Location: Sustainable Biofuels and Co-Products
Title: Mild pyrolysis of P3HB/Switchgrass blends for the production of bio-oil enriched with crotonic acid Authors
Submitted to: Journal of Analytical & Applied Pyrolysis
Publication Type: Peer Reviewed Journal
Publication Acceptance Date: January 31, 2014
Publication Date: May 14, 2014
Citation: Mullen, C.A., Boateng, A.A., Schweitzer, D., Sparks, K., Snell, K. 2014. Mild pyrolysis of P3HB/Switchgrass blends for the production of bio-oil enriched with crotonic acid. Journal of Analytical & Applied Pyrolysis. 107:p.40-45. Interpretive Summary: The petroleum refinery produces a large number of products including fuels, chemicals and chemical building blocks for plastics and other materials. Because of the social and environmental issues associated with petroleum recovery, transportation and usage including energy security and climate change concerns, biobased alternatives for these products are desirable. Pyrolysis, a process where a material is heated in the absence of oxygen so it does not burn, is capable of producing bio-crude oils from non-food or feed used “cellulosic” biomass such as wood or switchgrass. These bio-crude oils can be used as feedstocks to produce bio-fuels that are indistinguishable from petroleum based fuels or used to make bio-based chemicals. Because bio-based plastic alternatives are also of interest, switchgrass that is capable of producing a bio-degradable polyester plastic, P3HB, has been developed. P3HB can also be pyrolyzed and one of the products is crotonic acid, a chemical that can be converted to many other valuable chemicals, which could replace some produced form petroleum. Therefore in an effort to produce bio-crude oil and crotonic acid for use as a bio-based chemical feedstock we studied the pyrolysis of physical mixtures of switchgrass and P3HB as a model system for genetically-modified switchgrass that produces P3HB. We found that we could simultaneously produce bio-crude oil and crotonic acid. Crotonic acid yields were maximized at 45% of the input P3HB. The fractionation of the bio-crude oil and crotonic acid was also studied and the results will be used towards producing a collection system that could collect a more pure form of crotonic acid from pyrolysis of such a mixture. This information is important to those designing pyrolysis based biorefinery processes for the production of both biofuels and biobased chemicals.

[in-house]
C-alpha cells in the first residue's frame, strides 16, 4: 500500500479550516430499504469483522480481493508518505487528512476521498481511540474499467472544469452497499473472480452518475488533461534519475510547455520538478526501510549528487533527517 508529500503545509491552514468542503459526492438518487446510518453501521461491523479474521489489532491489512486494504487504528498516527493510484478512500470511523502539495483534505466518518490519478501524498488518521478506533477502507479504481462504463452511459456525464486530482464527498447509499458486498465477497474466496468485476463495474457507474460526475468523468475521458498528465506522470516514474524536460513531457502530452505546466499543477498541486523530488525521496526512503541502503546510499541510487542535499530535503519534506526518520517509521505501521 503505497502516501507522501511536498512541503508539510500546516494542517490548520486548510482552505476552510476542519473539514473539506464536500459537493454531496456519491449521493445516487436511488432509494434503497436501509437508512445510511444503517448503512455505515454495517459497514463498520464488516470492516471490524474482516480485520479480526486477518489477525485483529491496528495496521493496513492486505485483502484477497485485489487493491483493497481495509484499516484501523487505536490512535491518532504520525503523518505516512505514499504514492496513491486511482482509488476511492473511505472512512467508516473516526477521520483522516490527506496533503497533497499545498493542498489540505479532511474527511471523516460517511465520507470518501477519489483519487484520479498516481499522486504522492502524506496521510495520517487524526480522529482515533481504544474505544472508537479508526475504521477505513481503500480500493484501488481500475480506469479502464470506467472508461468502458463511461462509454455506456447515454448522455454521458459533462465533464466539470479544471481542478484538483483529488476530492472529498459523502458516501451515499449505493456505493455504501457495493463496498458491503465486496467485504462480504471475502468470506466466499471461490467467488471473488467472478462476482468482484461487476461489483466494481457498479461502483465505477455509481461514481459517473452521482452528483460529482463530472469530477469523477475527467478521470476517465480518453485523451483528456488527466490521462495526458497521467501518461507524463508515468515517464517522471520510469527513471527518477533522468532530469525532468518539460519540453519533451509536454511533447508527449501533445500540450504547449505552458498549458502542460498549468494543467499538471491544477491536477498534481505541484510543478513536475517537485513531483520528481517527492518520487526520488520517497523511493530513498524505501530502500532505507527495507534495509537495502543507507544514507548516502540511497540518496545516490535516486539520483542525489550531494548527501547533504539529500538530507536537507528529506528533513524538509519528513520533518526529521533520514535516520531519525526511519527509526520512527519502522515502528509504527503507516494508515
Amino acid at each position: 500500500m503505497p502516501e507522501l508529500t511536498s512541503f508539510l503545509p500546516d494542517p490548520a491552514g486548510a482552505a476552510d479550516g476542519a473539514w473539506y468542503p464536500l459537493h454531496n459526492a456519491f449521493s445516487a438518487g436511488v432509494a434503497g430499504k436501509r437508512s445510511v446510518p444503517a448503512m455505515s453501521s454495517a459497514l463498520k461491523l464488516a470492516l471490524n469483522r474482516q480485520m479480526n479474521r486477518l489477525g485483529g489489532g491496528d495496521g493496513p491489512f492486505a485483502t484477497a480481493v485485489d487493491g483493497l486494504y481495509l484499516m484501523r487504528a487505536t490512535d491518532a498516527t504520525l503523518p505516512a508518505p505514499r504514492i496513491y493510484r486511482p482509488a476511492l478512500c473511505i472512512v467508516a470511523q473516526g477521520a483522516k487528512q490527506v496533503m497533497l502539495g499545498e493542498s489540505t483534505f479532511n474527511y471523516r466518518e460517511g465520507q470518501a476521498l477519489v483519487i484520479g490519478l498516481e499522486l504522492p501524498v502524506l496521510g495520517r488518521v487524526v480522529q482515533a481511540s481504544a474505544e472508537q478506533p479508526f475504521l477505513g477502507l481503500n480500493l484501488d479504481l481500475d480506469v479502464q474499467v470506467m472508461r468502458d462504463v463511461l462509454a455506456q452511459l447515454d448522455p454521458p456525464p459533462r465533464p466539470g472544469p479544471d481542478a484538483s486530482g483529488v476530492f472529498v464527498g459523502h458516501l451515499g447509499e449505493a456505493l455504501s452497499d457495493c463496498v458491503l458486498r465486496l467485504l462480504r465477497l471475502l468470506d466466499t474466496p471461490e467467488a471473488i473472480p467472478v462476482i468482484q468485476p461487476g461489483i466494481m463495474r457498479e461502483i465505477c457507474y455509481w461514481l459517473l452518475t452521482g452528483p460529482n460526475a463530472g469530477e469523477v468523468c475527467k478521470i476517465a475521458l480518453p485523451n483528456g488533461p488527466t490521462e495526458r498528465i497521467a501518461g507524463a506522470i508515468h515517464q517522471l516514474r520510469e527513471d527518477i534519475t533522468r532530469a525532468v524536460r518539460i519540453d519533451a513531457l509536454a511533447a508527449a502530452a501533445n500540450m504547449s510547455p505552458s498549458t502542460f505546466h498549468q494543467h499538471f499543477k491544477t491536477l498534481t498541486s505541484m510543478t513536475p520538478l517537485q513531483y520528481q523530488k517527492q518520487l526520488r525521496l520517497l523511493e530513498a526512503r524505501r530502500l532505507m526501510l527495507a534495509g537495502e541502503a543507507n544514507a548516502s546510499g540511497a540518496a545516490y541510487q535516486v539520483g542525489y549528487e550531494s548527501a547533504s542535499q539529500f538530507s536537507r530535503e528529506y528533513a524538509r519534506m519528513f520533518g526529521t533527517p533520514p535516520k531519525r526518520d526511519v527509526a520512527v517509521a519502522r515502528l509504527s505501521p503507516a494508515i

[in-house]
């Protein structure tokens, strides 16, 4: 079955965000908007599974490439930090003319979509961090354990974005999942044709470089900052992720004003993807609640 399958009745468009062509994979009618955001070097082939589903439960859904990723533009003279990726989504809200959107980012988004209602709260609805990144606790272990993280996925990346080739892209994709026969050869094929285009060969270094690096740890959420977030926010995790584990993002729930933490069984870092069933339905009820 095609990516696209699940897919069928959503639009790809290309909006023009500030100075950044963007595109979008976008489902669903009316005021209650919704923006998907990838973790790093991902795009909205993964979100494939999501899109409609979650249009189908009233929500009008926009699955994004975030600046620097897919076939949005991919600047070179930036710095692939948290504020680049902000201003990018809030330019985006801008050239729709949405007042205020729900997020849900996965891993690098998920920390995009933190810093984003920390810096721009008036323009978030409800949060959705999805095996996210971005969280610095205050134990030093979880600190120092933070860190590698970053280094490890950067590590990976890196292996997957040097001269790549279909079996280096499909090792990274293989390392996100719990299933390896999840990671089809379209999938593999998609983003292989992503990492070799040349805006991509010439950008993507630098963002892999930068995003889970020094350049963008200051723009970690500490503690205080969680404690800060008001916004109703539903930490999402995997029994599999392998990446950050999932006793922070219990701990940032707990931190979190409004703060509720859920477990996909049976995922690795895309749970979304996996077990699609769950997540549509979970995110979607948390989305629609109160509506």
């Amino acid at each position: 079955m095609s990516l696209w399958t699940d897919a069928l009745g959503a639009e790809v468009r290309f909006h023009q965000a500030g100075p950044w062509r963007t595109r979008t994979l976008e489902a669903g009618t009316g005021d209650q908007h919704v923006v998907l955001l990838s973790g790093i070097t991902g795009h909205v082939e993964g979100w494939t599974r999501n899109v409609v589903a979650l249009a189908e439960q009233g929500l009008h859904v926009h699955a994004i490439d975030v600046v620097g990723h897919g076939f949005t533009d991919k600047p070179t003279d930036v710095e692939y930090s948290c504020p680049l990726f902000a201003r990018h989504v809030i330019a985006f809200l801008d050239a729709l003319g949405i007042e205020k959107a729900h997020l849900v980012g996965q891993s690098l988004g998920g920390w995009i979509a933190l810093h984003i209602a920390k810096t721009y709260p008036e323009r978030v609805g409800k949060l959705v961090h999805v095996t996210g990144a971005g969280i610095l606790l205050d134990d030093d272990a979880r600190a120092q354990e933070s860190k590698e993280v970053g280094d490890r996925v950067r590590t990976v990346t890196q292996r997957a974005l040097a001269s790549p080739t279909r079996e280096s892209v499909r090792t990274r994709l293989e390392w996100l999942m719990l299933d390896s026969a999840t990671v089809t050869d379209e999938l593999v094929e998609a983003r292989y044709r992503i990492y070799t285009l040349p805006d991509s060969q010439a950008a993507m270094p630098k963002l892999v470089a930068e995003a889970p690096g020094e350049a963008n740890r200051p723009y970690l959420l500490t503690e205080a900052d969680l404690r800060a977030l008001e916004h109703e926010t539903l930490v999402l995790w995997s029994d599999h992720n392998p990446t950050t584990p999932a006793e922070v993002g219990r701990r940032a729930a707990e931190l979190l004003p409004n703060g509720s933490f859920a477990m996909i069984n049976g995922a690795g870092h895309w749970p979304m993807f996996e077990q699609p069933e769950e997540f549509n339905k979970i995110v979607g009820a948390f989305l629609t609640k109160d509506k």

Technical Abstract: The mild pyrolysis of switchgrass/poly-3-hydroxybutyrate (P3HB) blends that mimic P3HB-producing switchgrass lines was studied in a pilot scale fluidized bed reactor with the goal of simultaneously producing crotonic acid and switchgrass-based bio-oil. Factors such as pyrolysis temperature, residence time, flow rates and particle size of the P3HB were studied for their effects on the recovery of crotonic acid as a component of the pyrolysis oil produced from the mixture. Crotonic acid yields were maximized at 45 wt% of the input P3HB by using small P3HB particles and pyrolysis temperature of 375 °C. The remaining components of the liquid product were similar to those produce via fast pyrolysis of switchgrass alone. Fractional collection within the condensation system of the pyrolysis process development unit PDU did not significantly fractionate crotonic acid more than the total liquids collected. Concentrations of 6-10 wt% crotonic acid in the liquids were found in all factions and crotonic acid was effectively collected by both condensation and electrostatic precipitation suggesting that pyrolysis of P3HB produces crotonic acid in both gas and aerosol phases.